Vast revives the darker side of pop
Vast's Jon Crosby, captive in London doing rounds of press, has a right to be a bit worn-out — he's just finished his 27th interview of the day. "You're my 28th," he says, in his flat California accent via a trans-Atlantic phone call. After sparring with famed British music weeklies like NME and Melody Maker, talking to Creative Loafing may not seem so exciting, but Crosby is willing to sit through the obligatory "tell-me-about-your-influences" questions if it gives him the chance to talk about his band's sophomore album, Music for People. A cocksure attitude doesn't always yield a great interview, but it makes for confident songwriting, as Vast's latest can attest. The songs, haunting and often string-drenched, have more in common with British music of the late 1980s and early 1990s than with any of the bands coming out of California in the year 2000.
Luckily, Vast's sound isn't outmoded by its flourishes of spiraling guitar licks or Crosby's warble, which falls somewhere between a young Ian McCullough (Echo and the Bunnymen) and Peter Murphy (Bauhaus). Crosby released his 1998 debut album, Visual Audio Sensory Theater, under the name Vast, but now shares billing with three bandmates, all of whom are classic MTV babies. "I was only 14 when Achtung Baby came out," Crosby admits. "I love bands like Depeche Mode and Metallica and Nine Inch Nails, too." The 25 year-old Crosby rates Achtung Baby as his favorite CD of all time, so it's fitting that similar bits of that U2 album's fire should erupt in several of People's tracks, particularly "What Else Do I Need."
Though a mix of Metallica and U2 probably sounds to some like a frightening combination, Crosby's odd cross-section of influences comes together surprisingly well on Music for People. "Land of Shame" and "We Will Meet Again" are dark without entering into Goth territory; the band's percussive, rough edges give Vast's songs an urgency and thrust, but never tread into Trent Reznor's world of synthetic droning beats.
"My co-producer, Blumpy, would say, 'Let's not make it too perfect.' There are so many variables in the studio. I never had to second guess him," Crosby says. "The songs are already aesthetically pleasing. For me, producing and arranging are just icing on the cake."
Refreshingly underproduced — and to pleasing effect — are the string arrangements of the New Bombay Recording Orchestra, with whom Crosby and Vast recorded several songs in Mumbai, India. Although he wouldn't characterize the work of the Indian string players as inferior to that of American or European violinists, "their bowing techniques and musical approach can be completely different." The instrumental "Lady of Dreams" is a perfect marriage of Crosby's Gen-X tastes and the Indians' Eastern, tonal origins.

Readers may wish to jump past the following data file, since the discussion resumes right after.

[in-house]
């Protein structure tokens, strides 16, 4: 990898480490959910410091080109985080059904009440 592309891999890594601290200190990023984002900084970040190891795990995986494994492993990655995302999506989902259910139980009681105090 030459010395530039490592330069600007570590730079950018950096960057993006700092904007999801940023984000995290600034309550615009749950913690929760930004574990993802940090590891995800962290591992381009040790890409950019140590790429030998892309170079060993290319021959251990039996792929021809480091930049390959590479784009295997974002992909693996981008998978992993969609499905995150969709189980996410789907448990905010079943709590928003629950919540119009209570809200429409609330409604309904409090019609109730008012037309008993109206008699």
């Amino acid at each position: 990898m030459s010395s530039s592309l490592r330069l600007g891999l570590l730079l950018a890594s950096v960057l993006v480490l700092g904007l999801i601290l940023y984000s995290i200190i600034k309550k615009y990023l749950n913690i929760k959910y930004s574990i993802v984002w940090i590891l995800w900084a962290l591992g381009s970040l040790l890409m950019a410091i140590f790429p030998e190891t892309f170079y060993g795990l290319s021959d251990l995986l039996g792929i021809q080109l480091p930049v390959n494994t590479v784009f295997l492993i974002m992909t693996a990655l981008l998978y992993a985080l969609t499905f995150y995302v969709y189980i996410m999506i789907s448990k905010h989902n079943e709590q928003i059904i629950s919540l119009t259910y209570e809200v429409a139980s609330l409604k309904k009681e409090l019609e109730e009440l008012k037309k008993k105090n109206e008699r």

Recording in Mumbai was an eye-opening experience for Crosby, who spent much of his childhood in rural Humboldt County, California. "India was beautiful and scary at the same time," he says. "It was so different." And unlike many rockers before him, Crosby was not on a spiritual pilgrimage when he made the trip East. "I just wanted to do something different, musically," he explains.
Beyond Crosby's love of Metallica, U2 and the New Bombay Recording Orchestra, he's also crazy about John Lennon, Bob Dylan and Leonard Cohen, whom he reveres as "one of the most simple and poetic songwriters" out there.
Lyrically, Crosby probably won't make anyone forget the Dylans and the Lennons of the world any time soon, but he's obviously paid attention to words — they consistently give his darker songs a backbone. "I don't have anything, because I don't have you" (from "I Don't Have Anything") is about as simple and elegant as anything on Music For People. "Where can I go to feel like I'm alive again," he implores on the same tune. These lines are typical of Crosby's soul-searching verses, yet somehow he manages to balance these often desperate words with uplifting melodies, as in "Blue" or "A Better Place."
Crosby's tunes are already garnering mainstream radio play across the U.S. and in Britain, but in Atlanta, he's so far had to settle for Georgia State's WRAS 88.5, which has put a couple of the album's tracks into medium rotation. As for the crowds that might greet him at the Cotton Club Wednesday night, when Vast opens for another of Crosby's favorite bands, heavy hitters Queens of the Stone Age, Crosby has no clue. But he isn't going to let any preconceived notions about his band being moody and poetic get in the way of a rockin' show: "Image is important, but I don't take it that seriously."
Vast plays the Cotton Club Wed., Sept. 20 with Queens of the Stone Age. Tickets are available through Ticketmaster.